Wednesday, February 13, 2013

Mushroom Lentil Loaf

I wanted to try my hand at a veggie "meat" loaf... I do love a hearty loaf, and I love the leftovers on a sandwich. I ran across this recipe, and since I love mushrooms, too, I started there. (Vegan dishes need that umami for deeper flavor, and I figured this one would be loaded with it.)

Of course I substituted the eggs for vegan chia "eggs," and the parmesan for "parmezano sprinkles," which I make up in large batches (I use raw cashews, however). Still, I found that while this loaf came out of the oven in loaf form and had great flavor, it was much too crumbly and fell apart. I made some adjustments, and came up with the following recipe - which includes cooked lentils, breadcrumb, and lots of (chia) binder to hold the whole thing together. I also squeezed out the mushrooms and the green veggies after cooking - the veggies stay juicy but don't add extra water). I was really happy with the results.

I recommend doing some of this ahead of time to ease the prep - the peppers can be roasted the day before, and the mushrooms cooked down and refrigerated. I also use my food processor on "pulse" to do all the chopping. I do them all separately, and add them to the mixing bowl as I go.

 Mushroom Lentil Loaf

  • 32 oz. white mushrooms, cleaned, chopped semi-fine
  • 3/4 cup nuts (cashews or walnuts work the best) pulsed small but not too fine
  • 2 blackened green peppers, peeled, patted dry and chopped semi-fine  (see link for prep - I use a plastic bag to steam them before rinsing and peeling)
  • About 1 1/2 cups green beans, asparagus, cooked down spinach, or any combination thereof, squeezed in a clean tea towel after cooling and pulsed semi-fine - I use frozen veggies and just microwave them
  • Binder - about 1/2 cup chia or flax powder, added to 2 cups water, whisked, and refrigerated for 15 minutes or more (this is your "egg")
  • About 1-2 cups cooked lentils - I followed the instructions and cooked a whole bag, putting the leftovers in the fridge - I'll tell you what I did with the leftovers later
  • About 1/4 cup Parmezano Sprinkles
  • Seasoning to taste - you can taste a vegan meatloaf mix as you go! I added salt and pepper, cumin, thyme, marjoram, garlic powder, onion powder, chili powder, and dry mustard (about a 1/2 teaspoon of each)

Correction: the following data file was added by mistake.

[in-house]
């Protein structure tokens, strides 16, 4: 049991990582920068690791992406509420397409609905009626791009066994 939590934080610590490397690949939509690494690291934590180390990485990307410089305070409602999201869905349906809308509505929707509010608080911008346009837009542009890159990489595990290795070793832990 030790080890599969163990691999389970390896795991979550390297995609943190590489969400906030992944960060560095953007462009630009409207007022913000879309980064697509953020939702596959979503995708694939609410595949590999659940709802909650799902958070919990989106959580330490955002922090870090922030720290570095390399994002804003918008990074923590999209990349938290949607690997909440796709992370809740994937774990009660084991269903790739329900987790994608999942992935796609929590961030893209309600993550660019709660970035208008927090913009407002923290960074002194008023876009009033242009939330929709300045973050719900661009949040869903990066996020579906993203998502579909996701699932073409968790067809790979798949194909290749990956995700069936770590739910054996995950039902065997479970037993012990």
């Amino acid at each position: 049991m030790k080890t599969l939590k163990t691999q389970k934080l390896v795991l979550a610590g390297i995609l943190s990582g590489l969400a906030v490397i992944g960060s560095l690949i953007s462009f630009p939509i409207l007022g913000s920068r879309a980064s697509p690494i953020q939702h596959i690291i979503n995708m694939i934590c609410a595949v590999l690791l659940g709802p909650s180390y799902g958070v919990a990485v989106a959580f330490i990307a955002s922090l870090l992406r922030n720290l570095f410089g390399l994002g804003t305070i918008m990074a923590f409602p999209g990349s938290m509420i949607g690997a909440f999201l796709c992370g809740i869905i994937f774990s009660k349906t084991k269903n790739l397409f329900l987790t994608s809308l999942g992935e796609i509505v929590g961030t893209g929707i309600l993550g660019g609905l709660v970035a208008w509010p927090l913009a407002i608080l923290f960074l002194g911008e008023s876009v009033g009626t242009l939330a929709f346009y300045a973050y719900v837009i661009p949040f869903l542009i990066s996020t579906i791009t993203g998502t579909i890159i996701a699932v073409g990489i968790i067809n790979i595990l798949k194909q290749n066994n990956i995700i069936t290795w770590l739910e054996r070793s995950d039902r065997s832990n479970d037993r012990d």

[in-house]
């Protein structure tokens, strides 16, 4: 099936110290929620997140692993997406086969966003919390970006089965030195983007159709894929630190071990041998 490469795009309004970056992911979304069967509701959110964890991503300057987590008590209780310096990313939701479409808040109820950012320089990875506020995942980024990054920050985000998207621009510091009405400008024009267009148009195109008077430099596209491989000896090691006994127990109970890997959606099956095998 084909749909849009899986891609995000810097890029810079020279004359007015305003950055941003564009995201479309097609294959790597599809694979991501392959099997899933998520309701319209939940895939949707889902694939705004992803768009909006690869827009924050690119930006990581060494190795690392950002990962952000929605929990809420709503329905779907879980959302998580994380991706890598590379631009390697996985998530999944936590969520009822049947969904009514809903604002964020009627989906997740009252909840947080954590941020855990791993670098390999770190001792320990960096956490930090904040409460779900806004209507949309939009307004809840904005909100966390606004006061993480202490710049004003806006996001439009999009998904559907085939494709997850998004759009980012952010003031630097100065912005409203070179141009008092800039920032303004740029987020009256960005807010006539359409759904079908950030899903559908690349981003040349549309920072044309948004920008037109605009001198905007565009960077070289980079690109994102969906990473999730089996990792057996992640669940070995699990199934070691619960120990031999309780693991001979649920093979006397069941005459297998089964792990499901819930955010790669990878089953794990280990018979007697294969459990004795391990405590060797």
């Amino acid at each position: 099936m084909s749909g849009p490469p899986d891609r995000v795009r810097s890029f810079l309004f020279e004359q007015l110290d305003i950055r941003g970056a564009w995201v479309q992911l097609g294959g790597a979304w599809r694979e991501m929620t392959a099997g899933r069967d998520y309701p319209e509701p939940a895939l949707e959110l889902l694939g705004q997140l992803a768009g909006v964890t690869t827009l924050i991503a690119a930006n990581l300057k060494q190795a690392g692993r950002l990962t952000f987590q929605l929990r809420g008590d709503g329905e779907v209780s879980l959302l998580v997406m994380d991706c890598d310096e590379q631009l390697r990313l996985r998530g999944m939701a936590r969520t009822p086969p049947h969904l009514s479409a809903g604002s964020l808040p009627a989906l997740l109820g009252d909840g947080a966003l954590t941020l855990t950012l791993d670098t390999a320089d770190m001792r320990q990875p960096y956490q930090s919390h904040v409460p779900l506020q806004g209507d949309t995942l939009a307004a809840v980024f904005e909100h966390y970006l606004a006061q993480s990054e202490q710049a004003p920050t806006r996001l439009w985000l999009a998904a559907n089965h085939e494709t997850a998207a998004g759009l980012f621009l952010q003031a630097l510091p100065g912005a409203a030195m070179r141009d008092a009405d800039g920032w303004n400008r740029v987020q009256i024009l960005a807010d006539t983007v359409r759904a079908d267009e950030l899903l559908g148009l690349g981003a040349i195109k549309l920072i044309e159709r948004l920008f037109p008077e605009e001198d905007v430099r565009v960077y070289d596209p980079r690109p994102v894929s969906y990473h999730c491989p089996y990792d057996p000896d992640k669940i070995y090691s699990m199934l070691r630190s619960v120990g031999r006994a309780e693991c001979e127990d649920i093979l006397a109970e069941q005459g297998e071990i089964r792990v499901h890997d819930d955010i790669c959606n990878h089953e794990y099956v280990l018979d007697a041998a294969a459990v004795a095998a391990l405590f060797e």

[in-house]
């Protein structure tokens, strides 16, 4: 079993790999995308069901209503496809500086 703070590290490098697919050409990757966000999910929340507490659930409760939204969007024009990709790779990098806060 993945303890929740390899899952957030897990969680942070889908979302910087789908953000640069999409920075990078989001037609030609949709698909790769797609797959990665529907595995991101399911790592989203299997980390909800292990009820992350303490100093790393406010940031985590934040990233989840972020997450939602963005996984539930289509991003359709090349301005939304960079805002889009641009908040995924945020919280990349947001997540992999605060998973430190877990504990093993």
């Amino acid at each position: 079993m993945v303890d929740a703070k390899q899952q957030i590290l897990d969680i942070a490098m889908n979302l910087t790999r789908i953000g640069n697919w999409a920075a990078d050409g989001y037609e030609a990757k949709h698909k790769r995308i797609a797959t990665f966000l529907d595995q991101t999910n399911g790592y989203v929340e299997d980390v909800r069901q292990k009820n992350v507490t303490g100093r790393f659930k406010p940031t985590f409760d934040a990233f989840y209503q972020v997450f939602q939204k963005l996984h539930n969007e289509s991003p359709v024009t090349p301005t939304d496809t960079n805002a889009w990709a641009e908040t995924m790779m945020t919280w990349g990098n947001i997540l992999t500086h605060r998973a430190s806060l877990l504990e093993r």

• 2 Tblesp. BBQ sauce
  • 2 Tblesp. ketchup
  • About 1-2 cups panko breadcrumb, seasoned or otherwise
  • About 1 cup ketchup
  • about 1 1/2 tsp. ground mustard
  • about 1/2 cup brown sugar

So after you've given everything a good squeeze in a clean tea towel, pulsed it into the food processor and combined it, it's time to use your noodle. It's a "feel" thing. I leave the breadcrumb until last - then I add it until I feel the mixture is pasty, with enough body to be a little on the stiffer side. Your mixture shouldn't be soupy, and it shouldn't be so dry that you can construct a massive Devil's Tower out of it. Clear enough? You can mess quite a bit with the proportions, but try to make sure that the base is still mostly mushroom mix. This is what keeps it juicy, and less like a dense loaf of bread with ketchup on it, and more like an entrée.

I like to line my pan with aluminum foil, with some sticking out the sides to form handles to pull it out with after it has cooled. Then I spray the lining with nonstick spray.

Mix the topping in a separate bowl, and glaze that sucker. Next time I make this, I'm thinking of doing it in individual muffin tins, just to increase the surface area that will accept glaze. It's all about the glaze.

Bake in a pre-heated oven at 350 for about an hour. If the top gets too brown, cover with more foil (mine doesn't). Shown here with purple cabbage...

Let it cool just a bit, then lift out with your foil handles, and unwrap fully.


I like to put more ketchup on mine, because that's just how I do.

Great the next day, with, or course, more ketchup on a sandwich. Stay tuned for leftover lentil ideas.

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